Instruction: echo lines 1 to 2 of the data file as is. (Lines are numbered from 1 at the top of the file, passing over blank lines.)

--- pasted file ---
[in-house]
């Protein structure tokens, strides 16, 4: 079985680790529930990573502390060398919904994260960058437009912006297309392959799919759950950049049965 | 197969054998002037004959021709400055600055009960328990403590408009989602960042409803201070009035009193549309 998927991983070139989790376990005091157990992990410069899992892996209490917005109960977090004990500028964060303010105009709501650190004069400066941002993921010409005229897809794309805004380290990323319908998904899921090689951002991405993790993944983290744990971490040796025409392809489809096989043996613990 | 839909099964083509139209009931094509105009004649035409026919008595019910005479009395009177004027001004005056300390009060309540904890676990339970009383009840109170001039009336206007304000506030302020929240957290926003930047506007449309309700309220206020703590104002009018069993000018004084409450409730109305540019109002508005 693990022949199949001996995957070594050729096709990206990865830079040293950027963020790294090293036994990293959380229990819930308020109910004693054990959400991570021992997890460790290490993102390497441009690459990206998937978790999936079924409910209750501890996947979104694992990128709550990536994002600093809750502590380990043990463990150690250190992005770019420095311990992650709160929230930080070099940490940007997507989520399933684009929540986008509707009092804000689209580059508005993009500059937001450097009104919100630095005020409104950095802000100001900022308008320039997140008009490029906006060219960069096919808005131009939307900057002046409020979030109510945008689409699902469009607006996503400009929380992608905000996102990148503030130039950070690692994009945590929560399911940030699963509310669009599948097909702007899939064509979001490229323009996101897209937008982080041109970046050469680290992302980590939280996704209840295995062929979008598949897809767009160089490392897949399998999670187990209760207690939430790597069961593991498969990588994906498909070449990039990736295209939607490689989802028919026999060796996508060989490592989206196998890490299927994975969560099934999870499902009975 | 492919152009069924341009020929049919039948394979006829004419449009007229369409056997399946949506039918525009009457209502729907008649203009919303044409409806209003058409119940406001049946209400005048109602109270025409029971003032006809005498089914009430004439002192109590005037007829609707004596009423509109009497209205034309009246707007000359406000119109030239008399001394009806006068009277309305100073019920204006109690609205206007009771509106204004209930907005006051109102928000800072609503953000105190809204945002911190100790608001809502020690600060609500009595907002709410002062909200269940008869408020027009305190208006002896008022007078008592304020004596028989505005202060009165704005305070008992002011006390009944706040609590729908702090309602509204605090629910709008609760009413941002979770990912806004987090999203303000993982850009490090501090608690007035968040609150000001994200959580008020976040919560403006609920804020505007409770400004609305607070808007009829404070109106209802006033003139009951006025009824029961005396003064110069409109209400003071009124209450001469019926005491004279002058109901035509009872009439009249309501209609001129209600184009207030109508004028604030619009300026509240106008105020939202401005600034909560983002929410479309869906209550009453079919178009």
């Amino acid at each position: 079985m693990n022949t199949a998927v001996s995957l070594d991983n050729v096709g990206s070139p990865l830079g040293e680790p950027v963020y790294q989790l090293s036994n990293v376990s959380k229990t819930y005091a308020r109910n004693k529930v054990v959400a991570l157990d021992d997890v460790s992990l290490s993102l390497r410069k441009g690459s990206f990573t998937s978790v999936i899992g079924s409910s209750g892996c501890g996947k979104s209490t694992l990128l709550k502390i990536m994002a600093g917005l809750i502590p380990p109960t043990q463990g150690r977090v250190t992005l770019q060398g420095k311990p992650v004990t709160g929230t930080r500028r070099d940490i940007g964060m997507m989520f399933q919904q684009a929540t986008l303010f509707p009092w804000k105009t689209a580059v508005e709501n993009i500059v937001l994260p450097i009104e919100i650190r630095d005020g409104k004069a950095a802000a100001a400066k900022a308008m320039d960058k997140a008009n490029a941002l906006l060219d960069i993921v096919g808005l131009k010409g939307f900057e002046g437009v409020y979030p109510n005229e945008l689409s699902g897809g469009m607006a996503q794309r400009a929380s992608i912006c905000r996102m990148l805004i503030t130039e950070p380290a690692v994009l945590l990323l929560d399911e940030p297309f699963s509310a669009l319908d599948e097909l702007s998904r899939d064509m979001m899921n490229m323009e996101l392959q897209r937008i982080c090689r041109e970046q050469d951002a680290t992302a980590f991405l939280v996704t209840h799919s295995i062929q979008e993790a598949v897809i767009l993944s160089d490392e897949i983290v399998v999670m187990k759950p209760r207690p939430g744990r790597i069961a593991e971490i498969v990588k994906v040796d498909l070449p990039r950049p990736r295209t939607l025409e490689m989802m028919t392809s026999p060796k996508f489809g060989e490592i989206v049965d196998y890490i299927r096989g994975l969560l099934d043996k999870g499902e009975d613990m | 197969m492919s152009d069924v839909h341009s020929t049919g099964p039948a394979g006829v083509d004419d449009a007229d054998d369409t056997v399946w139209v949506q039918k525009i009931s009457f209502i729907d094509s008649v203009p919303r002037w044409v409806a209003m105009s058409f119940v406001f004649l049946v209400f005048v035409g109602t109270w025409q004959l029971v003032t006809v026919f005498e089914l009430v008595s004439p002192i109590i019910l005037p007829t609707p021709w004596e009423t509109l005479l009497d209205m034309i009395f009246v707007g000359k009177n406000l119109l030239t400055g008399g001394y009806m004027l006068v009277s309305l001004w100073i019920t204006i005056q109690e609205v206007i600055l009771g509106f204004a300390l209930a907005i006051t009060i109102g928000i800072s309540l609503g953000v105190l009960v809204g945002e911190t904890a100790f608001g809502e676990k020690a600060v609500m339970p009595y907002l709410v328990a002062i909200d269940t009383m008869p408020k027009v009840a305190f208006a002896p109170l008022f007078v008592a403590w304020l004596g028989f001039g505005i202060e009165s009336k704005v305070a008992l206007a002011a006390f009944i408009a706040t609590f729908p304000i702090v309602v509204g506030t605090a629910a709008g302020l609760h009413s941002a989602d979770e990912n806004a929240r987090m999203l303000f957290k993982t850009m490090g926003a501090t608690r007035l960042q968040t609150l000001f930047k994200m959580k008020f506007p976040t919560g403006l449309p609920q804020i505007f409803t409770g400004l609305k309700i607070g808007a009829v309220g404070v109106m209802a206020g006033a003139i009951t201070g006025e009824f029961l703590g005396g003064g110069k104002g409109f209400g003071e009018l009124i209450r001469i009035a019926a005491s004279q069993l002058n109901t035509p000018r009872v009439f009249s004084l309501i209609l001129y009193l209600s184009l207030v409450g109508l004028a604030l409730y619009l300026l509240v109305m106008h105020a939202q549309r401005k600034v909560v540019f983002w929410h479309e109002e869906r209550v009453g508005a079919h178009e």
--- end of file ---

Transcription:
[in-house]
């Protein structure tokens, strides 16, 4: 079985680790529930990573502390060398919904994260960058437009912006297309392959799919759950950049049965 | 197969054998002037004959021709400055600055009960328990403590408009989602960042409803201070009035009193549309 998927991983070139989790376990005091157990992990410069899992892996209490917005109960977090004990500028964060303010105009709501650190004069400066941002993921010409005229897809794309805004380290990323319908998904899921090689951002991405993790993944983290744990971490040796025409392809489809096989043996613990 | 839909099964083509139209009931094509105009004649035409026919008595019910005479009395009177004027001004005056300390009060309540904890676990339970009383009840109170001039009336206007304000506030302020929240957290926003930047506007449309309700309220206020703590104002009018069993000018004084409450409730109305540019109002508005 693990022949199949001996995957070594050729096709990206990865830079040293950027963020790294090293036994990293959380229990819930308020109910004693054990959400991570021992997890460790290490993102390497441009690459990206998937978790999936079924409910209750501890996947979104694992990128709550990536994002600093809750502590380990043990463990150690250190992005770019420095311990992650709160929230930080070099940490940007997507989520399933684009929540986008509707009092804000689209580059508005993009500059937001450097009104919100630095005020409104950095802000100001900022308008320039997140008009490029906006060219960069096919808005131009939307900057002046409020979030109510945008689409699902469009607006996503400009929380992608905000996102990148503030130039950070690692994009945590929560399911940030699963509310669009599948097909702007899939064509979001490229323009996101897209937008982080041109970046050469680290992302980590939280996704209840295995062929979008598949897809767009160089490392897949399998999670187990209760207690939430790597069961593991498969990588994906498909070449990039990736295209939607490689989802028919026999060796996508060989490592989206196998890490299927994975969560099934999870499902009975 | 492919152009069924341009020929049919039948394979006829004419449009007229369409056997399946949506039918525009009457209502729907008649203009919303044409409806209003058409119940406001049946209400005048109602109270025409029971003032006809005498089914009430004439002192109590005037007829609707004596009423509109009497209205034309009246707007000359406000119109030239008399001394009806006068009277309305100073019920204006109690609205206007009771509106204004209930907005006051109102928000800072609503953000105190809204945002911190100790608001809502020690600060609500009595907002709410002062909200269940008869408020027009305190208006002896008022007078008592304020004596028989505005202060009165704005305070008992002011006390009944706040609590729908702090309602509204605090629910709008609760009413941002979770990912806004987090999203303000993982850009490090501090608690007035968040609150000001994200959580008020976040919560403006609920804020505007409770400004609305607070808007009829404070109106209802006033003139009951006025009824029961005396003064110069409109209400003071009124209450001469019926005491004279002058109901035509009872009439009249309501209609001129209600184009207030109508004028604030619009300026509240106008105020939202401005600034909560983002929410479309869906209550009453079919178009």